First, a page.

Michael has worked on a wide range of festivals, events and productions internationally and locally. Through his experience he has achieved the ability to work in many departments on all aspects from pre-production to de-rig, both management and technical. From first completing a degree in nursing at Dundee, to working as Production Manager and Company Stage Manager to re-stage the award winning show The List, Michael’s journey has been an interesting one.
I understand you have travelled with productions, where have they taken you and what was your best experience?
Without question the best experience has got to have been my six festivals in New Zealand. Great country, great people and a great event with so many different elements. Being in charge of building a stage on a lake, or an ice-rink over a river have definitely been hightlights. But I am lucky to have worked in many different places and events with many different people and so I suppose it’s also the friends and contacts I’ve made professionally through doing each job that make every different one a worthwhile experience. Other pretty unforgettable events have to be the Perthshire Amber festival and the ‘New Year’s Dive’ in Holland.
How did you first get involved with production management?
I suppose I first got involved with it when I was working in New Zealand in 2007, which is where I was to spend the subsequent six winters working on the Queenstown Winter Festival. I was lucky enough to get asked back after my first year as production assistant, and worked my way up to production managing the festival for the last four years. Also, upon returning to the UK each year, my time at Perth Theatre working with the brilliant stage management and production teams there developed my interest and experience in theatre production management, which I then took to other roles in other places.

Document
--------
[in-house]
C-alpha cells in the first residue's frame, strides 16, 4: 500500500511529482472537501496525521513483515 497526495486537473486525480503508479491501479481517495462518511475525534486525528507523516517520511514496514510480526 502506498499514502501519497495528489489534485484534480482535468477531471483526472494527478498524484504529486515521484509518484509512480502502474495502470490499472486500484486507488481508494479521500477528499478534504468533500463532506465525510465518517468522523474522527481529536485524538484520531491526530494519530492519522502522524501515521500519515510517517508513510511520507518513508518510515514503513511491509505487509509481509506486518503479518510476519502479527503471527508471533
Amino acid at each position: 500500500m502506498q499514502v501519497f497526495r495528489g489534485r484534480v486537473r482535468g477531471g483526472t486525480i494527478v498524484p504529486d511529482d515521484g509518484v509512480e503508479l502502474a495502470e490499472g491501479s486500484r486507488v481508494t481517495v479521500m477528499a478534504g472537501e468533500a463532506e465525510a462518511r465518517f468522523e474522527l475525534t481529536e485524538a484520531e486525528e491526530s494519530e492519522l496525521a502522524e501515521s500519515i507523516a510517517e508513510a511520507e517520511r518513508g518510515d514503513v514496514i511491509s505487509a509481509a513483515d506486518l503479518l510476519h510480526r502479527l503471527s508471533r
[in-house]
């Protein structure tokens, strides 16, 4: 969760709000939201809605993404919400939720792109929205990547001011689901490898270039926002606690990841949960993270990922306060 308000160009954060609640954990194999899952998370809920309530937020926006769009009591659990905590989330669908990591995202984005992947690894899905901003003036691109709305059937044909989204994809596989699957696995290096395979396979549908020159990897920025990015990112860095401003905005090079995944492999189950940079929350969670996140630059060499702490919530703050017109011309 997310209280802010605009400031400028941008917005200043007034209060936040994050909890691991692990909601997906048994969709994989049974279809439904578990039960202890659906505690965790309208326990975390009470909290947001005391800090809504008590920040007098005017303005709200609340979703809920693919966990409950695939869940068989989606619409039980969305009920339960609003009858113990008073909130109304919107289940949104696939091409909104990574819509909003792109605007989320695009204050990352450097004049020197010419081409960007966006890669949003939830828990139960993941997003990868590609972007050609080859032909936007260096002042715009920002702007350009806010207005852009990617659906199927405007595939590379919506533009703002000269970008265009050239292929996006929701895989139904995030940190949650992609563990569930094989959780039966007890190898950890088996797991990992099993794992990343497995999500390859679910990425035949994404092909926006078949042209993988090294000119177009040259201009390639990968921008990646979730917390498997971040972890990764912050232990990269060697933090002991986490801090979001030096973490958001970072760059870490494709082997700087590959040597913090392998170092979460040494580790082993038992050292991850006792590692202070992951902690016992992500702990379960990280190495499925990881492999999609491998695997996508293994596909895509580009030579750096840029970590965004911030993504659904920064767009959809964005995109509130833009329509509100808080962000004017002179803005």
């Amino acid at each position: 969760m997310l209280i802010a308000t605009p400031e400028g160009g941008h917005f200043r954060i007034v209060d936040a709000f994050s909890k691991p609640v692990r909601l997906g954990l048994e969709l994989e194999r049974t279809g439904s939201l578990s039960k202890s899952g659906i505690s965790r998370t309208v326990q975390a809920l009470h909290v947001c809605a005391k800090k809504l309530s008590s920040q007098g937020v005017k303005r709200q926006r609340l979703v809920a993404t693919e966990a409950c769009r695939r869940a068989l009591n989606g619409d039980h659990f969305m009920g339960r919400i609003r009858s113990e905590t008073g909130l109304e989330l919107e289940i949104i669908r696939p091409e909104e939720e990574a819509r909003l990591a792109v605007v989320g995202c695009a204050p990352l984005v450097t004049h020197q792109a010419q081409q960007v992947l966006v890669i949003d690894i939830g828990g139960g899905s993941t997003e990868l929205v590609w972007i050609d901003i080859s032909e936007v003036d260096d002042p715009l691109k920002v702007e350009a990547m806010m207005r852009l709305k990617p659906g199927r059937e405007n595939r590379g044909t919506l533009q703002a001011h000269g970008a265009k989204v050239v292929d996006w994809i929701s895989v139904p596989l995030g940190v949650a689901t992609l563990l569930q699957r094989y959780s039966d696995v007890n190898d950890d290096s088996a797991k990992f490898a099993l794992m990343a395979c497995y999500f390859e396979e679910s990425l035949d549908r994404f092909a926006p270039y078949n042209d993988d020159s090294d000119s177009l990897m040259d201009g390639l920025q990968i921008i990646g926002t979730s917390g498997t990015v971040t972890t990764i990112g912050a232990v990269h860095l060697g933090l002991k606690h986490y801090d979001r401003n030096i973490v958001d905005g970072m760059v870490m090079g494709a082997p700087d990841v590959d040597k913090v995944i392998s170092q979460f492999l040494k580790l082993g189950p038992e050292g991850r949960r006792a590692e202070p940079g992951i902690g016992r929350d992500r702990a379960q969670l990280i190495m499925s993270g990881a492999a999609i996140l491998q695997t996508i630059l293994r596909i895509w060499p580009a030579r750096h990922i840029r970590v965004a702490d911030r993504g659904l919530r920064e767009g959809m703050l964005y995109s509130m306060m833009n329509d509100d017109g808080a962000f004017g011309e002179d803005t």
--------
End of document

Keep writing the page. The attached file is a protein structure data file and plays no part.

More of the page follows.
What are the stages you go through in organising a show as Production Manager?
Coincidentally – making lists is a big favourite of mine, which is why there are certain sections of the play that I can scarily identify with. Then it is just a matter of building a schedule, knowing the time and budgetary constraints, ticking tasks off and keeping in contact with all the necessary people to ensure everyone knows what has to happen and by when. I sincerely hope that I don’t leave anything off one of my lists as the consequences of such an action are the point of the play.
How did you get involved with Stellar Quines?
I was initially introduced to Stellar Quines through a relative in the business, but have subsequently found the usual case that everyone seems to know everyone and there are actually lots of links that could have been made at one time or another.
What has been the most promising play you’ve managed so far? For what reason?
I very much enjoyed Someone Who’ll Watch Over Me as a play, as well as being on the book for it. Also Moonlight and Magnolias was another great experience with some fun challenges – and that’s usually what makes a show memorable. Usually every show has something unusual to tackle, and there are so many other plays that I have gotten very attached to it is hard to put one at top of the list. Regarding promising, I tend not to judge in that aspect – I will work just as hard to make every show a success and end up thinking they are all promising in some way. There are lots of plays I’d love to see (or work on) again though – Tam O’Shanter and Irma Vep are favourites from years ago.
What have you found has been the most challenging task in managing the production of The List so far?
Taking on a show that has won awards and is already established as an excellent piece of work, with a great group of people involved and ensuring it meets those people’s standards and expectations again (plus my own) is definitely the most significant personal challenge.